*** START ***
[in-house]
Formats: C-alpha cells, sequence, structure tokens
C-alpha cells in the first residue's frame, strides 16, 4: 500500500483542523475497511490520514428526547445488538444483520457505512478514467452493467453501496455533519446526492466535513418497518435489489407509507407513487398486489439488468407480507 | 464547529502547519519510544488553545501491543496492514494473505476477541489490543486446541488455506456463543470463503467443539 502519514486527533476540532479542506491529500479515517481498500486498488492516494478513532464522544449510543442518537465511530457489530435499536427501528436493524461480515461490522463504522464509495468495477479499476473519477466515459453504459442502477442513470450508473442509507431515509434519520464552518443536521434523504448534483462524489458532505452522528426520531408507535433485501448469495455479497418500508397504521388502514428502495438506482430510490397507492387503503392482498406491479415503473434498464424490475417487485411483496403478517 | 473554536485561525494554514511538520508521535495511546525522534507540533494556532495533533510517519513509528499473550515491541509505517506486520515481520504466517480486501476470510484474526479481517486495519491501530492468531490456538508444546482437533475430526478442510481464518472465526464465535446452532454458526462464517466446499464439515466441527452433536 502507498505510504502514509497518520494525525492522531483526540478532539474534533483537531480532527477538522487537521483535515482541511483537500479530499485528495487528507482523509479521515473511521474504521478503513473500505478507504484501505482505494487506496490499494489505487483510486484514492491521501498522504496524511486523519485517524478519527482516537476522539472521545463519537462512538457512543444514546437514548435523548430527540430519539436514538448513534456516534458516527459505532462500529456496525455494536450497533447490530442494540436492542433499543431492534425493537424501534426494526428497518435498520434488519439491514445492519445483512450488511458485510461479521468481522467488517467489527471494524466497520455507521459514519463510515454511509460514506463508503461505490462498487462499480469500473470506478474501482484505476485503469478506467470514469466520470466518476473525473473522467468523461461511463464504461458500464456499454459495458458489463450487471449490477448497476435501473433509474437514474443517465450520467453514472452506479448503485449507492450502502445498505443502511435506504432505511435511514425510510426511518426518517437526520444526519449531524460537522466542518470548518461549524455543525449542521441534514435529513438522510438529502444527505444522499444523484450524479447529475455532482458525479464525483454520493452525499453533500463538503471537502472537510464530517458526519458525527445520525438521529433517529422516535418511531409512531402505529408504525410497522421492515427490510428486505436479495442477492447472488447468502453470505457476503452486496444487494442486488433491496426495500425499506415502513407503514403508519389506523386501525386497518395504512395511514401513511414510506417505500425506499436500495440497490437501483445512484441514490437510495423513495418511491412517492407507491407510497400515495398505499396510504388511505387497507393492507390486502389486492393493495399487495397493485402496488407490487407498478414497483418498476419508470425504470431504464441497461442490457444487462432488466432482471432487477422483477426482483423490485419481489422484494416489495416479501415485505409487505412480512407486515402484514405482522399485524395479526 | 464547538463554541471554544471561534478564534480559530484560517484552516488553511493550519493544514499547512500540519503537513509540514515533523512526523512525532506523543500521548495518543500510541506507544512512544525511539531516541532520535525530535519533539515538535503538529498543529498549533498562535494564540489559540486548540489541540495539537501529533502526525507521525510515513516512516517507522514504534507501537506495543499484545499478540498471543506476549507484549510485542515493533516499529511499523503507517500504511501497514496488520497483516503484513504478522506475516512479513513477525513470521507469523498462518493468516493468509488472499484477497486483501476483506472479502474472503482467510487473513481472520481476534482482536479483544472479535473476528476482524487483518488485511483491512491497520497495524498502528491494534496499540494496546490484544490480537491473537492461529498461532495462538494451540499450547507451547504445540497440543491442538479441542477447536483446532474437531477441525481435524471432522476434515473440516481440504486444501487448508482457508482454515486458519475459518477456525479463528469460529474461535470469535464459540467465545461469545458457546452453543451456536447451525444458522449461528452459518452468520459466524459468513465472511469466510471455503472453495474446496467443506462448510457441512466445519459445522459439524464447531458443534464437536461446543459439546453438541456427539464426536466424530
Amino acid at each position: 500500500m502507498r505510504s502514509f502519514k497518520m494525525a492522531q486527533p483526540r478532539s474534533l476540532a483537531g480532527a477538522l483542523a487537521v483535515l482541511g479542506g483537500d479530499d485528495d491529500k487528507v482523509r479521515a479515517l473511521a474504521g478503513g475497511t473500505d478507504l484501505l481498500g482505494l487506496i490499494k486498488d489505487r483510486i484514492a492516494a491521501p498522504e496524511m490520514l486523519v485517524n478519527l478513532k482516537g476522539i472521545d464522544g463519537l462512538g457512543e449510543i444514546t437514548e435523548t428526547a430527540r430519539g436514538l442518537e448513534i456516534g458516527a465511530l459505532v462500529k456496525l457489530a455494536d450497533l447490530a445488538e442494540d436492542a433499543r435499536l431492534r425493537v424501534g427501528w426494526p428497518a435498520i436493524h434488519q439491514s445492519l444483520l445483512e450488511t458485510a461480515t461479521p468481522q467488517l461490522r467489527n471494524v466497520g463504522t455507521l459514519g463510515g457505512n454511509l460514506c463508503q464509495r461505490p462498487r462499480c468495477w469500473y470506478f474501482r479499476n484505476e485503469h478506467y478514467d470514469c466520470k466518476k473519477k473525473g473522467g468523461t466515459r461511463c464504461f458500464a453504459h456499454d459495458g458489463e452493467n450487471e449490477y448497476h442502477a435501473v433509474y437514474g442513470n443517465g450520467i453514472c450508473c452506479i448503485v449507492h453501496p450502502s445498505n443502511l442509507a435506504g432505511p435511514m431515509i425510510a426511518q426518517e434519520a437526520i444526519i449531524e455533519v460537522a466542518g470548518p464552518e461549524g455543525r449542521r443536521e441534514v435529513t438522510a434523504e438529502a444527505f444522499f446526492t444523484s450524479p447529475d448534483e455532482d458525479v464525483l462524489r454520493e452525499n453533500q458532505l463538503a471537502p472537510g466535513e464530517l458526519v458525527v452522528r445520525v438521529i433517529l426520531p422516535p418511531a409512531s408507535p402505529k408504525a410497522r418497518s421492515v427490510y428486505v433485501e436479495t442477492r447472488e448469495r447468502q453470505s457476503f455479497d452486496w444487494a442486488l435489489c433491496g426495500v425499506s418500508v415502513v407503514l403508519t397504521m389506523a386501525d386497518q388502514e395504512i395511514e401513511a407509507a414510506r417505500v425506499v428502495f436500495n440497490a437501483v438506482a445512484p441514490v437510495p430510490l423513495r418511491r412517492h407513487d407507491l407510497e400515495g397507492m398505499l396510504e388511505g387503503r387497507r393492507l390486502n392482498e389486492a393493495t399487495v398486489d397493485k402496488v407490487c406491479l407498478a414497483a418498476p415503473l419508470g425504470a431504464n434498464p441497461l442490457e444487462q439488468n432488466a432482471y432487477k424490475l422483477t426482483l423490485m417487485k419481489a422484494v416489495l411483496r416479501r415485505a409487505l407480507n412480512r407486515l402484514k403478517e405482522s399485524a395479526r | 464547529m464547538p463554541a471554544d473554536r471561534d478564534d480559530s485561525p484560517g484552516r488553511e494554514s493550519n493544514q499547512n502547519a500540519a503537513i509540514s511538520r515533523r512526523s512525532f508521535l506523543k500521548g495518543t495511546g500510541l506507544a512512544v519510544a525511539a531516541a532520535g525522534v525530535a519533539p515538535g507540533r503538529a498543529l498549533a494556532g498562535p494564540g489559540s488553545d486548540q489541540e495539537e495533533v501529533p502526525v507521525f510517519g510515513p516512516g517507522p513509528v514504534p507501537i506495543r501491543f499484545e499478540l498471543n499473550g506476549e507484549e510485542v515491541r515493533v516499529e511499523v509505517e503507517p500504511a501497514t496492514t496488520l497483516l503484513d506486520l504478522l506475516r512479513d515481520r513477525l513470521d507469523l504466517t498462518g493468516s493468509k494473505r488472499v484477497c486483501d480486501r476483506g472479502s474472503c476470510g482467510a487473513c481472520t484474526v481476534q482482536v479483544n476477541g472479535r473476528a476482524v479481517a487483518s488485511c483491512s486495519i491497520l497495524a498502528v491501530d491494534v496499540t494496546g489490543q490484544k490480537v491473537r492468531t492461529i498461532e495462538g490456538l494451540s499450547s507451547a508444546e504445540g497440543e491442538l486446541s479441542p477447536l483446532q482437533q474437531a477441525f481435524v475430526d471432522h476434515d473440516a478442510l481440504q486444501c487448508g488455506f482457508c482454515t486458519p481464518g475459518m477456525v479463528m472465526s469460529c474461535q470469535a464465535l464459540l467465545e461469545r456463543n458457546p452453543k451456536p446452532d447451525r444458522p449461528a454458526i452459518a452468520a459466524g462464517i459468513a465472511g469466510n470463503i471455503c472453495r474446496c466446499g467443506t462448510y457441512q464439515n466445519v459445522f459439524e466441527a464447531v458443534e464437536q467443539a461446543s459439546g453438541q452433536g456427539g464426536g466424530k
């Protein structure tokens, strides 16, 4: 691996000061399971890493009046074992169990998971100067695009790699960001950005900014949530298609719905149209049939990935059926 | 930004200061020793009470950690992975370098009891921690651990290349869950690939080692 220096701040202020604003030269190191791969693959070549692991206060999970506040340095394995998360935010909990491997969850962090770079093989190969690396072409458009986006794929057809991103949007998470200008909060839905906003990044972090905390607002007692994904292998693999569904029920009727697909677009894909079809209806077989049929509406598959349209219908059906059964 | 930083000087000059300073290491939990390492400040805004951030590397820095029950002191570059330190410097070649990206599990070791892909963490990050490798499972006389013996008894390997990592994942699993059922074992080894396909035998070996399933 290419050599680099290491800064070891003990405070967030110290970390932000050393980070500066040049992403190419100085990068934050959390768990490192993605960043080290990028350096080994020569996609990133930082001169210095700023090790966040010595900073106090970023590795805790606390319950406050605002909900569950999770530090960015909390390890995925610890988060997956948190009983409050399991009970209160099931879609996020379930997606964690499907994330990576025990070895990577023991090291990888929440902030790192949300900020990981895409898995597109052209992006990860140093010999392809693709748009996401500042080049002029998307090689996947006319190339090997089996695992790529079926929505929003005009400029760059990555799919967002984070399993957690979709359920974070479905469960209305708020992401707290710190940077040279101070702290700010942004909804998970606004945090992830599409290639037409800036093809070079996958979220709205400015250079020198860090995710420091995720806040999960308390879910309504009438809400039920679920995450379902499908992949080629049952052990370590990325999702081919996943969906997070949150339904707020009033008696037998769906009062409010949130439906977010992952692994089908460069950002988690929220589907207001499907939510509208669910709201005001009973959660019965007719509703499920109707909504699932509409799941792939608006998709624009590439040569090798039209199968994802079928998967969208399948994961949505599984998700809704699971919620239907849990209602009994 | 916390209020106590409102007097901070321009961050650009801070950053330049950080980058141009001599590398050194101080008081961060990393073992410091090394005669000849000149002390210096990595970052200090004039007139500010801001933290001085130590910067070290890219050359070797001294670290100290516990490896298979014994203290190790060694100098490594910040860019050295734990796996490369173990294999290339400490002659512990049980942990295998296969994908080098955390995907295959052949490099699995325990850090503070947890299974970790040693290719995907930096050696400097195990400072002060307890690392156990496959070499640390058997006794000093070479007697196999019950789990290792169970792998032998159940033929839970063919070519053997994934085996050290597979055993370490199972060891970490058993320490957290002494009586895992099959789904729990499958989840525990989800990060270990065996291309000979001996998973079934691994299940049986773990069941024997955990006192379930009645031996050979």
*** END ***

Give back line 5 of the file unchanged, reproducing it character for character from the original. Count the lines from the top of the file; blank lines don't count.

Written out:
């Protein structure tokens, strides 16, 4: 691996000061399971890493009046074992169990998971100067695009790699960001950005900014949530298609719905149209049939990935059926 | 930004200061020793009470950690992975370098009891921690651990290349869950690939080692 220096701040202020604003030269190191791969693959070549692991206060999970506040340095394995998360935010909990491997969850962090770079093989190969690396072409458009986006794929057809991103949007998470200008909060839905906003990044972090905390607002007692994904292998693999569904029920009727697909677009894909079809209806077989049929509406598959349209219908059906059964 | 930083000087000059300073290491939990390492400040805004951030590397820095029950002191570059330190410097070649990206599990070791892909963490990050490798499972006389013996008894390997990592994942699993059922074992080894396909035998070996399933 290419050599680099290491800064070891003990405070967030110290970390932000050393980070500066040049992403190419100085990068934050959390768990490192993605960043080290990028350096080994020569996609990133930082001169210095700023090790966040010595900073106090970023590795805790606390319950406050605002909900569950999770530090960015909390390890995925610890988060997956948190009983409050399991009970209160099931879609996020379930997606964690499907994330990576025990070895990577023991090291990888929440902030790192949300900020990981895409898995597109052209992006990860140093010999392809693709748009996401500042080049002029998307090689996947006319190339090997089996695992790529079926929505929003005009400029760059990555799919967002984070399993957690979709359920974070479905469960209305708020992401707290710190940077040279101070702290700010942004909804998970606004945090992830599409290639037409800036093809070079996958979220709205400015250079020198860090995710420091995720806040999960308390879910309504009438809400039920679920995450379902499908992949080629049952052990370590990325999702081919996943969906997070949150339904707020009033008696037998769906009062409010949130439906977010992952692994089908460069950002988690929220589907207001499907939510509208669910709201005001009973959660019965007719509703499920109707909504699932509409799941792939608006998709624009590439040569090798039209199968994802079928998967969208399948994961949505599984998700809704699971919620239907849990209602009994 | 916390209020106590409102007097901070321009961050650009801070950053330049950080980058141009001599590398050194101080008081961060990393073992410091090394005669000849000149002390210096990595970052200090004039007139500010801001933290001085130590910067070290890219050359070797001294670290100290516990490896298979014994203290190790060694100098490594910040860019050295734990796996490369173990294999290339400490002659512990049980942990295998296969994908080098955390995907295959052949490099699995325990850090503070947890299974970790040693290719995907930096050696400097195990400072002060307890690392156990496959070499640390058997006794000093070479007697196999019950789990290792169970792998032998159940033929839970063919070519053997994934085996050290597979055993370490199972060891970490058993320490957290002494009586895992099959789904729990499958989840525990989800990060270990065996291309000979001996998973079934691994299940049986773990069941024997955990006192379930009645031996050979």